# Water consistently. Corn needs around 1 inch of water per week from tasseling to harvesting. Use drip irrigation or soaker hoses under mulch.

# Weed control. Corn competes poorly with weeds. Pull young weeds by hand and hoe regularly to control them.

# Fertilize again mid-season. Apply another balanced organic fertilizer 6-8 weeks after planting to boost ears and kernels.

# Watch for pests and diseases. Inspect leaves weekly for corn earworms, corn borers, or blight symptoms and treat them accordingly.

# Mulch plants. Lay down 2-4 inches of organic mulch to maintain even soil moisture and prevent weed growth.

# Pollinate if isolating varieties. Transfer pollen from male tassels to silks by hand when less than 1% of silks have emerged if isolating seedsaves or heirloom varieties.

# Harvest 70-90 days from planting. Check for black-layer formation inside ears to ensure full maturity before picking sweet corn. Handle gently to avoid crushing ears or knocking off silks.

Potential Pests and Diseases

The most common corn issues gardeners encounter in Seattle are:

  • Corn earworms: Caterpillars bore into silks and ears. Handpick or use Bt.
  • Corn borers: Larvae tunnel into stalks. Rotate crops and promptly destroy infected plants.
  • Bird damage: Cover ears with paper or mesh bags if birds readily feed on your variety.
  • Blight: Fungal disease causes leaf spotting and dieback. Practice good sanitation and consider resistant hybrids.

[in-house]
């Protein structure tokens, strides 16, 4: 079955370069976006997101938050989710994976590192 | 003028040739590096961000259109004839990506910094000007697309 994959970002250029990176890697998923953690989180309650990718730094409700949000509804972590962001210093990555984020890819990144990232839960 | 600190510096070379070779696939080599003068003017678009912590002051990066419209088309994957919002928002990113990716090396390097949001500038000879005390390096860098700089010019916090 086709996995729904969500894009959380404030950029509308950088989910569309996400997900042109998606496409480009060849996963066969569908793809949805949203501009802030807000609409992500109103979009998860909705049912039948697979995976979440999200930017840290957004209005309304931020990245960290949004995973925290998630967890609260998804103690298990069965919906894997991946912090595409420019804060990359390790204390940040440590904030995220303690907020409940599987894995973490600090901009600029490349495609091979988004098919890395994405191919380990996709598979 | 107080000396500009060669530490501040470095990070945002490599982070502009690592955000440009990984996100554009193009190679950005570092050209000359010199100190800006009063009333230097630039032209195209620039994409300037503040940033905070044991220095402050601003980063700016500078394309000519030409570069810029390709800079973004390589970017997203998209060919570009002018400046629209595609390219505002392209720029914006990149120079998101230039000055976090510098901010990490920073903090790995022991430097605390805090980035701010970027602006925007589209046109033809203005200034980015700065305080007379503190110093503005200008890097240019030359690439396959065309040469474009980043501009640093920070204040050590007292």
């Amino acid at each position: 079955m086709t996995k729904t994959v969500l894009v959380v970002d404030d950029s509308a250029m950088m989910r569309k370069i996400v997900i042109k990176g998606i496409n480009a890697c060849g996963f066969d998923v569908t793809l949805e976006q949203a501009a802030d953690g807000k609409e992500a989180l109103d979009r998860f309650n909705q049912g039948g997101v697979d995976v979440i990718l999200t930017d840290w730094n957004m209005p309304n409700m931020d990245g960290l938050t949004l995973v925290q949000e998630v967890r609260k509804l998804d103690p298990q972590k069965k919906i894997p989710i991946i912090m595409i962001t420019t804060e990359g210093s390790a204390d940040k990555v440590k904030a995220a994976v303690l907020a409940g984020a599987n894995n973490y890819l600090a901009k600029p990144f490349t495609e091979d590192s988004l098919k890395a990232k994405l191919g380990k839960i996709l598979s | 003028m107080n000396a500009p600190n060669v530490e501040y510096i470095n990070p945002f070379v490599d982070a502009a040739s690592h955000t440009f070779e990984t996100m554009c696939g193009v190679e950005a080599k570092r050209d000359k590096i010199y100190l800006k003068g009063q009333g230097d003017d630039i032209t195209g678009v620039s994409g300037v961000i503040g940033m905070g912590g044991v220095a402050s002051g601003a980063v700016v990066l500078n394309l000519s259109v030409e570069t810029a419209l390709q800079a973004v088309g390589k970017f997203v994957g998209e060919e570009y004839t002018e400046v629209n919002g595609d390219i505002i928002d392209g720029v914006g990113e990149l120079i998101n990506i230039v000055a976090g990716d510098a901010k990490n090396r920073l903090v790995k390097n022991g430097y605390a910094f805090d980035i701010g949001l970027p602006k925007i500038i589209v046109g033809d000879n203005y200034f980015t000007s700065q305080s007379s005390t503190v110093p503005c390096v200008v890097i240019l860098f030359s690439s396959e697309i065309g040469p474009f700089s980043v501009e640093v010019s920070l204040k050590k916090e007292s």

• Billbugs: Adults chew fabric-like holes. Grubs feed on roots. Rotation helps control damage.

Scout crops weekly and treat problems early according to integrated pest management practices. Rotate corn plantings each year if possible to disrupt pest and disease cycles.

Growing Tips for Seattle Conditions

Here are some additional tips for growing sweet corn successfully in the Puget Sound climate:

  • Choose early maturing or short-season hybrids adapted for our growing zone 8b.
  • Look for disease-resistant varieties when possible to minimize fungal issues like blight.
  • Consider dwarf or bush varieties that don’t exceed 3-4 feet for small garden spaces.
  • Plant corn in a sheltered spot away from strong winds and excessive rain.
  • Construct a simple protective tunnel using hoops and insect netting or row cover during establishment.
  • Lay down dark mulches like shredded leaves to boost soil warmth for early plantings.
  • Succession plant in two week intervals from June through July for an extended harvest.
  • Store extra ears in the crisper drawer of your refrigerator after husking.
  • Save seeds from your best stalks to continue your preferred varieties adapted to local conditions.


With careful timing and attention to growing needs, corn is very achievable to grow from seed in the maritime Pacific Northwest climate around Seattle. Experiment to find the sweet spot planting windows and varieties ideally suited for your microclimate. Enjoy the bounty of delicious homegrown corn cobs in late summer!